David Ortiz became the 49th player in big-league history to reach 400 homers when he took Oakland’s A.J. Griffin deep in the fourth inning Wednesday.
It was Ortiz’s 22nd homer of 2012, putting him into a tie for fifth place in the American League. The 36-year-old will be the AL’s starting DH in next week’s All-Star Game.
Ortiz’s Hall of Fame chances appeared next to nil a couple of years ago, but his big resurgence has put him back into the discussion. He has a chance at 500 career homers, and he turned in an outstanding five-year peak from 2003-07 in which he finished in the top-five in the AL MVP balloting every year. He also helped lead the Red Sox to World Series championships in that span.
Of course, there is the steroid taint, even if the only thing that ties him to it is that a couple of lawyers reportedly said his name was on the “anonymous list” of players testing positive in 2003.
Regardless, Ortiz is on pace for a historic season. He’s on pace to become the fifth different player in major league history to hit at least .300 with 40 homers and 100 RBI at 36 or older. Babe Ruth did it twice, Hank Aaron once, Andres Galarraga twice and Barry Bonds three times.
The Yankees’ offense finally woke up, scoring eight runs in Game 3 of the ALCS on Monday night while the pitching kept the Astros’ offense at bay. That came after scoring a total of two runs against Astros pitching in the first two games. For a recap of the Yankees’ scoring in Game 3, click here.
CC Sabathia wasn’t dominant, but he executed pitches when he needed to most, preventing the Astros from capitalizing on their opportunities. Overall, he gave up three hits and four walks while striking out five on 99 pitches. He’s the first pitcher, age 37 or older, to throw six shutout innings in the postseason since Pedro Martinez for the Phillies against the Dodgers in Game 2 of the 2009 NLCS. Monday’s start also marked Sabathia’s first career scoreless outing in the postseason — it was his 22nd postseason appearance.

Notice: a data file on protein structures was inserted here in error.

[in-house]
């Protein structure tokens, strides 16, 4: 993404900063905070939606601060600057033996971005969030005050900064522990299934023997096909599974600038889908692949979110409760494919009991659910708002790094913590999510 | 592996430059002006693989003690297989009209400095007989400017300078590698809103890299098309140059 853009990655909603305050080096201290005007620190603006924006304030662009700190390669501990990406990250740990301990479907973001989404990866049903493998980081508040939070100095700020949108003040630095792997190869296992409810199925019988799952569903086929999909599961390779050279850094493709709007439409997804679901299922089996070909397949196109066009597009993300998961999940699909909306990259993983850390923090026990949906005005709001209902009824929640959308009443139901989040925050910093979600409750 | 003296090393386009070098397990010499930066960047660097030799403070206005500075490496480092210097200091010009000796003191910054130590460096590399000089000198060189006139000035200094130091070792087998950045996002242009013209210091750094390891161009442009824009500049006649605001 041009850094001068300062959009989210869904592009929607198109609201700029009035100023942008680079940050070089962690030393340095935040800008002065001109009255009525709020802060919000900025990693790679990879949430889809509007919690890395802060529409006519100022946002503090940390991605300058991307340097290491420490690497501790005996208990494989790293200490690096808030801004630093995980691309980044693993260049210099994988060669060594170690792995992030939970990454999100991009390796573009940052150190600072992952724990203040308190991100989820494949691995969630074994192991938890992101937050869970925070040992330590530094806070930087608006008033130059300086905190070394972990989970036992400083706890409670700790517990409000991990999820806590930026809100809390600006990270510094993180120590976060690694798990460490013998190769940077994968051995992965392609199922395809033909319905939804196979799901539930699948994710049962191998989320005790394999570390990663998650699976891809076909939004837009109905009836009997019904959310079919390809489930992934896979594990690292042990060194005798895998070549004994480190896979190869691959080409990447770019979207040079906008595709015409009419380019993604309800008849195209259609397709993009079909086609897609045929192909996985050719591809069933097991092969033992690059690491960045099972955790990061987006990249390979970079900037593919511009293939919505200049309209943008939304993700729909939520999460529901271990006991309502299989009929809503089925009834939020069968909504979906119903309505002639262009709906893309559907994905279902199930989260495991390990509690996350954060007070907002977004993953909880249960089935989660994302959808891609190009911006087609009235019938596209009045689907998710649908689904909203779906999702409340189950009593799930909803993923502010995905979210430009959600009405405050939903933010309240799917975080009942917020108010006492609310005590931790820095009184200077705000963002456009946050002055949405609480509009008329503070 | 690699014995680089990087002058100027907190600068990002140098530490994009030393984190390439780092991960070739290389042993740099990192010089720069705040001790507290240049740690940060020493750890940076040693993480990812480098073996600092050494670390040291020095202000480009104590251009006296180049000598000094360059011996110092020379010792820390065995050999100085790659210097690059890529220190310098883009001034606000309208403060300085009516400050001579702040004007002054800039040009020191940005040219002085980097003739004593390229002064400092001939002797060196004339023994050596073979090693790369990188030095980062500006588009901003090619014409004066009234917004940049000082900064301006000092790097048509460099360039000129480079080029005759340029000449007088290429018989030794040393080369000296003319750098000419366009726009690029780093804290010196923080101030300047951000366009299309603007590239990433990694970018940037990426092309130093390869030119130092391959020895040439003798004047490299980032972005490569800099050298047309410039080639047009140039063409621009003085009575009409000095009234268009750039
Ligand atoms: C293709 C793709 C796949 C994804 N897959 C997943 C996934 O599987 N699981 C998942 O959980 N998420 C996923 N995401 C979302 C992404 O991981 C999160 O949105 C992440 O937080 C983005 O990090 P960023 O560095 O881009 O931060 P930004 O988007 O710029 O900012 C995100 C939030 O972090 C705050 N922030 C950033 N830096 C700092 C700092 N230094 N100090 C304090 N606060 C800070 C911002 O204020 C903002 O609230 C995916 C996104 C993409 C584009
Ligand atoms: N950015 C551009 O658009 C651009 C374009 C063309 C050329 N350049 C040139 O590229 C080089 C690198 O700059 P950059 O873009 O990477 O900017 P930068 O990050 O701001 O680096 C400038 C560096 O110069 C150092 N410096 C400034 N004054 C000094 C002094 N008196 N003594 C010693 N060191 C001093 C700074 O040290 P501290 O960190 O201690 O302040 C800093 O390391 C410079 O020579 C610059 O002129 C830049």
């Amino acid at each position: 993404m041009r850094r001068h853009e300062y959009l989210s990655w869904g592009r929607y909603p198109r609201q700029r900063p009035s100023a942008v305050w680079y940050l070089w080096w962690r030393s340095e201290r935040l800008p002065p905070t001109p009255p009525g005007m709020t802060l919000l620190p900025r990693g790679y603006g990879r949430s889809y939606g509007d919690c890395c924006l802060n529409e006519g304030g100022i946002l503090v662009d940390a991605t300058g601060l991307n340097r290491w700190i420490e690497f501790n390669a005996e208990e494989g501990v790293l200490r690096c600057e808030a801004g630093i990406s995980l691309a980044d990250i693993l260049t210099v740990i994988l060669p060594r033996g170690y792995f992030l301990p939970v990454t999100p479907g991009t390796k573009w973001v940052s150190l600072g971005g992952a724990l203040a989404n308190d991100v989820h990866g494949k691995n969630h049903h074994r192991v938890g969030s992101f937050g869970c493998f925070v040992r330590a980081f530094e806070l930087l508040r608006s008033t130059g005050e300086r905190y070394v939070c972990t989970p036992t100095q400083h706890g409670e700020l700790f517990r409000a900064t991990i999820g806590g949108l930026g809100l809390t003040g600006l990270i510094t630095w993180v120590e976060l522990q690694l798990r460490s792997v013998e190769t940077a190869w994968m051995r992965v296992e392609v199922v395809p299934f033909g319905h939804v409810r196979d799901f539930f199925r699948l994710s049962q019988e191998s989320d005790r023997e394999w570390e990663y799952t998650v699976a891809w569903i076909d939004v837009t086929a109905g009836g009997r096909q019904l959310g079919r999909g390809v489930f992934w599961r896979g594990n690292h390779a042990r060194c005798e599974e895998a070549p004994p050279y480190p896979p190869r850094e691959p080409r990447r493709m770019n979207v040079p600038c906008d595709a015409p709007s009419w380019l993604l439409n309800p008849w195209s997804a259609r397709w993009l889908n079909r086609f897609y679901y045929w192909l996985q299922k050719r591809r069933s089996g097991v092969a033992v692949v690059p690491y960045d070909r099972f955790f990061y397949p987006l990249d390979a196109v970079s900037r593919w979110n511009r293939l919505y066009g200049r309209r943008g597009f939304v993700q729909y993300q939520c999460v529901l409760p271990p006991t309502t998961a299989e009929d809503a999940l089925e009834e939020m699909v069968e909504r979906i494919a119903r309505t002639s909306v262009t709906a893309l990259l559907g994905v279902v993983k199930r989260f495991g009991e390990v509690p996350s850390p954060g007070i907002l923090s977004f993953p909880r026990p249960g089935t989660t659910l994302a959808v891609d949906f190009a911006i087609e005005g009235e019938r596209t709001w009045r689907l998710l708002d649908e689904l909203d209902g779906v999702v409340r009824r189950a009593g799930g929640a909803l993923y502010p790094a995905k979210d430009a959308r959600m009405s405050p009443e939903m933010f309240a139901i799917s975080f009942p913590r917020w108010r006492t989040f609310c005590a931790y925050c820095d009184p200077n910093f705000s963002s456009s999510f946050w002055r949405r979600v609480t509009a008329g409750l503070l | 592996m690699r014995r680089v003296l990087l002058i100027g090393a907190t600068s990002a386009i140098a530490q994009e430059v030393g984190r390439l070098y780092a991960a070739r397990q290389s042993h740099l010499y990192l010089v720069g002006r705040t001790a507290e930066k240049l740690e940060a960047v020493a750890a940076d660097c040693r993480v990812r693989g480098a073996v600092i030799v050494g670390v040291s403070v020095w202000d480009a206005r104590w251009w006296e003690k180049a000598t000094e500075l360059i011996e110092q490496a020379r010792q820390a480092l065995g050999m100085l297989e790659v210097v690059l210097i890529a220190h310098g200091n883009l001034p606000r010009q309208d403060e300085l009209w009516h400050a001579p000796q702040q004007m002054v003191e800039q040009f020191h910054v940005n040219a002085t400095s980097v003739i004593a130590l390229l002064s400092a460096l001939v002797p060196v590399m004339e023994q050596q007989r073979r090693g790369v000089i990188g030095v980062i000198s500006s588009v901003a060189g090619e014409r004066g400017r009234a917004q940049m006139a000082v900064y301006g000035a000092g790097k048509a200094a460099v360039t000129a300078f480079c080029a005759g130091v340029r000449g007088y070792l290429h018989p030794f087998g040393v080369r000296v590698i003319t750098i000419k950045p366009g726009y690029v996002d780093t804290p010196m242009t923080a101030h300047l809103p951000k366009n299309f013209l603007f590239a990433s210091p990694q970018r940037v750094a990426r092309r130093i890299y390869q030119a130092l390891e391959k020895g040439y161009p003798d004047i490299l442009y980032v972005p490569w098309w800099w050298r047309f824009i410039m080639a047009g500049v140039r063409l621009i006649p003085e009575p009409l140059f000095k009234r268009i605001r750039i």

Astros starter Charlie Morton couldn’t escape the fourth inning, when he allowed a run and loaded the bases before departing. Will Harris allowed all three inherited runners to score on Aaron Judge‘s three-run home run to left field. Morton was ultimately charged with seven runs on six hits, two walks, and a hit batsman with three strikeouts in 3 2/3 innings.
The Yankees’ bullpen held the fort after the sixth. Adam Warren worked a scoreless seventh. Warren returned in the eighth and retired the side in order, despite yielding a pair of well-struck balls to deep center field.
In the ninth, Dellin Betances walked both hitters he faced to start the frame. Unsurprisingly, manager Joe Girardi had a short leash and brought in Tommy Kahnle. Kahnle gave up a single to Cameron Maybin then struck out George Springer, but walked Alex Bregman to force in a run. Kahnle got Jose Altuve to ground into a 4-3 double play to end the game in an 8-1 victory, giving the Yankees their first win of the series.
The ALCS continues on Tuesday at 5 PM ET. The Astros will start Lance McCullers and the Yankees will send Sonny Gray to the hill.